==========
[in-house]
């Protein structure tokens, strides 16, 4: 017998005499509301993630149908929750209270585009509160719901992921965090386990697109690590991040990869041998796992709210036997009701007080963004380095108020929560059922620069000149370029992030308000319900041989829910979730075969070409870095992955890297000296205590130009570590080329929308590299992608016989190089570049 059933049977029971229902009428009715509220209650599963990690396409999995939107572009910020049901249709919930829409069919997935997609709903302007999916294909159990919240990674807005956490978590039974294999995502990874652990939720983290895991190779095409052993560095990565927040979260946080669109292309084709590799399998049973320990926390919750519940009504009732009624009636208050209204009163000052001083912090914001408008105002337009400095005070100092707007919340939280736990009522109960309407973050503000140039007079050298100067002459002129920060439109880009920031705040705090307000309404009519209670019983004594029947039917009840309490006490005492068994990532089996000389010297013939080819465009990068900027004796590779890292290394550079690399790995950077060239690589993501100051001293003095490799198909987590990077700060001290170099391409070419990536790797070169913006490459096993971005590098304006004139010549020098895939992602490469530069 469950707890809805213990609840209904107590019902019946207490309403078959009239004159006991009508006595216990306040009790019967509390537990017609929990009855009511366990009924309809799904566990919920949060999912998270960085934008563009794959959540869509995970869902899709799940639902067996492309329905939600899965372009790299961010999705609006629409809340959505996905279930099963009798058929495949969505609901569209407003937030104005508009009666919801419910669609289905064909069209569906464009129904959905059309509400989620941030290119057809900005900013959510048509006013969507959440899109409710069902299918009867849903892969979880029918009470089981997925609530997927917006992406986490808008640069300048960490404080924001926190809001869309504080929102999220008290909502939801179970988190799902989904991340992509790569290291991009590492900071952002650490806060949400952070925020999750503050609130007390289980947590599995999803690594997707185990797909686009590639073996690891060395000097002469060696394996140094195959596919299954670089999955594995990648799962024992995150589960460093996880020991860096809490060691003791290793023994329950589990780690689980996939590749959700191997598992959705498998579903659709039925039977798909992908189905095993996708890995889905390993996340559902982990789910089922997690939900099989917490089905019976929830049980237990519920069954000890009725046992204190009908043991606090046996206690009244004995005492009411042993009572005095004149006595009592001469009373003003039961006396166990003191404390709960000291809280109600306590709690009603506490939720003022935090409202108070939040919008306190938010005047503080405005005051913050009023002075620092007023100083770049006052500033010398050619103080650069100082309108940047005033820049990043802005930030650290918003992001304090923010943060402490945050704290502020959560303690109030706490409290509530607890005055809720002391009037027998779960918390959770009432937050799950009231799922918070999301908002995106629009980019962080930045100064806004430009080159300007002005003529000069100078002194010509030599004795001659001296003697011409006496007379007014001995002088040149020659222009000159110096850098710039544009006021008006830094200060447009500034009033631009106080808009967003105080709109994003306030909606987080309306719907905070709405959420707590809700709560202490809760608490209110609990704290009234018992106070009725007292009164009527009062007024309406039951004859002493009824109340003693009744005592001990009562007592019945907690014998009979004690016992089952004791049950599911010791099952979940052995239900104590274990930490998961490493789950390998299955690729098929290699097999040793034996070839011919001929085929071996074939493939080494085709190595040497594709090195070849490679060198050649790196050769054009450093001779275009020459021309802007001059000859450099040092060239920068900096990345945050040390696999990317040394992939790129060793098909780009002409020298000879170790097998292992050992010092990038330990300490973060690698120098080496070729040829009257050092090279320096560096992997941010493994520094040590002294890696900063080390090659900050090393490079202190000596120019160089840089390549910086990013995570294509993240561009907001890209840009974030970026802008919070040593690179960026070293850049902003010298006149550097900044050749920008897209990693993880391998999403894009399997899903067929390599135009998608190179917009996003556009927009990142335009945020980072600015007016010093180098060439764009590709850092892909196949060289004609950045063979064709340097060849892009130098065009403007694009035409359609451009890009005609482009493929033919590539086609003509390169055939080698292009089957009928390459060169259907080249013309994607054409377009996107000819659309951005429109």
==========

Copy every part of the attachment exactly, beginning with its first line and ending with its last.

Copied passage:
[in-house]
């Protein structure tokens, strides 16, 4: 017998005499509301993630149908929750209270585009509160719901992921965090386990697109690590991040990869041998796992709210036997009701007080963004380095108020929560059922620069000149370029992030308000319900041989829910979730075969070409870095992955890297000296205590130009570590080329929308590299992608016989190089570049 059933049977029971229902009428009715509220209650599963990690396409999995939107572009910020049901249709919930829409069919997935997609709903302007999916294909159990919240990674807005956490978590039974294999995502990874652990939720983290895991190779095409052993560095990565927040979260946080669109292309084709590799399998049973320990926390919750519940009504009732009624009636208050209204009163000052001083912090914001408008105002337009400095005070100092707007919340939280736990009522109960309407973050503000140039007079050298100067002459002129920060439109880009920031705040705090307000309404009519209670019983004594029947039917009840309490006490005492068994990532089996000389010297013939080819465009990068900027004796590779890292290394550079690399790995950077060239690589993501100051001293003095490799198909987590990077700060001290170099391409070419990536790797070169913006490459096993971005590098304006004139010549020098895939992602490469530069 469950707890809805213990609840209904107590019902019946207490309403078959009239004159006991009508006595216990306040009790019967509390537990017609929990009855009511366990009924309809799904566990919920949060999912998270960085934008563009794959959540869509995970869902899709799940639902067996492309329905939600899965372009790299961010999705609006629409809340959505996905279930099963009798058929495949969505609901569209407003937030104005508009009666919801419910669609289905064909069209569906464009129904959905059309509400989620941030290119057809900005900013959510048509006013969507959440899109409710069902299918009867849903892969979880029918009470089981997925609530997927917006992406986490808008640069300048960490404080924001926190809001869309504080929102999220008290909502939801179970988190799902989904991340992509790569290291991009590492900071952002650490806060949400952070925020999750503050609130007390289980947590599995999803690594997707185990797909686009590639073996690891060395000097002469060696394996140094195959596919299954670089999955594995990648799962024992995150589960460093996880020991860096809490060691003791290793023994329950589990780690689980996939590749959700191997598992959705498998579903659709039925039977798909992908189905095993996708890995889905390993996340559902982990789910089922997690939900099989917490089905019976929830049980237990519920069954000890009725046992204190009908043991606090046996206690009244004995005492009411042993009572005095004149006595009592001469009373003003039961006396166990003191404390709960000291809280109600306590709690009603506490939720003022935090409202108070939040919008306190938010005047503080405005005051913050009023002075620092007023100083770049006052500033010398050619103080650069100082309108940047005033820049990043802005930030650290918003992001304090923010943060402490945050704290502020959560303690109030706490409290509530607890005055809720002391009037027998779960918390959770009432937050799950009231799922918070999301908002995106629009980019962080930045100064806004430009080159300007002005003529000069100078002194010509030599004795001659001296003697011409006496007379007014001995002088040149020659222009000159110096850098710039544009006021008006830094200060447009500034009033631009106080808009967003105080709109994003306030909606987080309306719907905070709405959420707590809700709560202490809760608490209110609990704290009234018992106070009725007292009164009527009062007024309406039951004859002493009824109340003693009744005592001990009562007592019945907690014998009979004690016992089952004791049950599911010791099952979940052995239900104590274990930490998961490493789950390998299955690729098929290699097999040793034996070839011919001929085929071996074939493939080494085709190595040497594709090195070849490679060198050649790196050769054009450093001779275009020459021309802007001059000859450099040092060239920068900096990345945050040390696999990317040394992939790129060793098909780009002409020298000879170790097998292992050992010092990038330990300490973060690698120098080496070729040829009257050092090279320096560096992997941010493994520094040590002294890696900063080390090659900050090393490079202190000596120019160089840089390549910086990013995570294509993240561009907001890209840009974030970026802008919070040593690179960026070293850049902003010298006149550097900044050749920008897209990693993880391998999403894009399997899903067929390599135009998608190179917009996003556009927009990142335009945020980072600015007016010093180098060439764009590709850092892909196949060289004609950045063979064709340097060849892009130098065009403007694009035409359609451009890009005609482009493929033919590539086609003509390169055939080698292009089957009928390459060169259907080249013309994607054409377009996107000819659309951005429109």